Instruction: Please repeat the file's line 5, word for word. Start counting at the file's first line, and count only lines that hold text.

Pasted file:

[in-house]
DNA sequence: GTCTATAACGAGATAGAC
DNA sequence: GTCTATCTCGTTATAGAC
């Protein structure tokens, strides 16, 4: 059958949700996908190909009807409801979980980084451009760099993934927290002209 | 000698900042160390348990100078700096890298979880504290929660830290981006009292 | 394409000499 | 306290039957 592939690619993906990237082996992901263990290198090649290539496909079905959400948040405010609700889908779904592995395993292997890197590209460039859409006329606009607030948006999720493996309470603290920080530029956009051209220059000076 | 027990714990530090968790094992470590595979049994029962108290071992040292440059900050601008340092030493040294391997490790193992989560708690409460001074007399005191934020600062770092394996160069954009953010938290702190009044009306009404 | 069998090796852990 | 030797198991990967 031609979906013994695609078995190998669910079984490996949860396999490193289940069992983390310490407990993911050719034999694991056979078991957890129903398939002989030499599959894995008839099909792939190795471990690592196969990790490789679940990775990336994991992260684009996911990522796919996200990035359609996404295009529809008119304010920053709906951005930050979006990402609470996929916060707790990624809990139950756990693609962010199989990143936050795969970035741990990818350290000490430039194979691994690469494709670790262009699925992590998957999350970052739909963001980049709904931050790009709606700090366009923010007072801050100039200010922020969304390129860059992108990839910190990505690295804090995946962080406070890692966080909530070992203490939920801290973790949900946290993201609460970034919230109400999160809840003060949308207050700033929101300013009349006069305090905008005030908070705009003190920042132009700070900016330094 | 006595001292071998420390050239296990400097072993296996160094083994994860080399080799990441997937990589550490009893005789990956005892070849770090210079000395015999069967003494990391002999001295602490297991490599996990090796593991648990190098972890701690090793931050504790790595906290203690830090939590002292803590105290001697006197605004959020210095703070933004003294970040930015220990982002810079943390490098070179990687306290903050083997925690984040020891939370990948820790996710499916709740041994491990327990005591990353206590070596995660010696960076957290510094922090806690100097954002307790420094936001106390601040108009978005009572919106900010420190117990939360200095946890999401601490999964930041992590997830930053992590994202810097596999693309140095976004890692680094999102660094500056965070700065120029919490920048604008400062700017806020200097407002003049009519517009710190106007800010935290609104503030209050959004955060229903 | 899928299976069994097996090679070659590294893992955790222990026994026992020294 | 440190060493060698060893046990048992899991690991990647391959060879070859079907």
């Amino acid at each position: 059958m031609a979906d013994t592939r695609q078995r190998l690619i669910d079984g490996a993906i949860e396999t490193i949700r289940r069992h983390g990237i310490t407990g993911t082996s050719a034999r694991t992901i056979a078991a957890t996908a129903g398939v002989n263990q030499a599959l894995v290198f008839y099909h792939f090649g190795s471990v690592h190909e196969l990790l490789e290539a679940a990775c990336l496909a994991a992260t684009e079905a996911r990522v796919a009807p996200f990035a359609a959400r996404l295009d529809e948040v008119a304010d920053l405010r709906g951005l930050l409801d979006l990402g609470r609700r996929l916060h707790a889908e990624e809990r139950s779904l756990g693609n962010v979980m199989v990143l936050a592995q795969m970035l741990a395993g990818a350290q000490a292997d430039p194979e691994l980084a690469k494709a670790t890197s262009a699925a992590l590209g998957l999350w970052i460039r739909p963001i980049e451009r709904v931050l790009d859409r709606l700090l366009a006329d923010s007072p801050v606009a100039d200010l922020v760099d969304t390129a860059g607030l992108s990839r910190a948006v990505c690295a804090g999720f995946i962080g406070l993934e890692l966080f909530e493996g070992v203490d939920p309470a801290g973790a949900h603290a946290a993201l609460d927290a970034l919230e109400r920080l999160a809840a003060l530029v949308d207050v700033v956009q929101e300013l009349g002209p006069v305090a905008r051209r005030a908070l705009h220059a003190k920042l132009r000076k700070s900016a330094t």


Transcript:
């Amino acid at each position: 059958m031609a979906d013994t592939r695609q078995r190998l690619i669910d079984g490996a993906i949860e396999t490193i949700r289940r069992h983390g990237i310490t407990g993911t082996s050719a034999r694991t992901i056979a078991a957890t996908a129903g398939v002989n263990q030499a599959l894995v290198f008839y099909h792939f090649g190795s471990v690592h190909e196969l990790l490789e290539a679940a990775c990336l496909a994991a992260t684009e079905a996911r990522v796919a009807p996200f990035a359609a959400r996404l295009d529809e948040v008119a304010d920053l405010r709906g951005l930050l409801d979006l990402g609470r609700r996929l916060h707790a889908e990624e809990r139950s779904l756990g693609n962010v979980m199989v990143l936050a592995q795969m970035l741990a395993g990818a350290q000490a292997d430039p194979e691994l980084a690469k494709a670790t890197s262009a699925a992590l590209g998957l999350w970052i460039r739909p963001i980049e451009r709904v931050l790009d859409r709606l700090l366009a006329d923010s007072p801050v606009a100039d200010l922020v760099d969304t390129a860059g607030l992108s990839r910190a948006v990505c690295a804090g999720f995946i962080g406070l993934e890692l966080f909530e493996g070992v203490d939920p309470a801290g973790a949900h603290a946290a993201l609460d927290a970034l919230e109400r920080l999160a809840a003060l530029v949308d207050v700033v956009q929101e300013l009349g002209p006069v305090a905008r051209r005030a908070l705009h220059a003190k920042l132009r000076k700070s900016a330094t």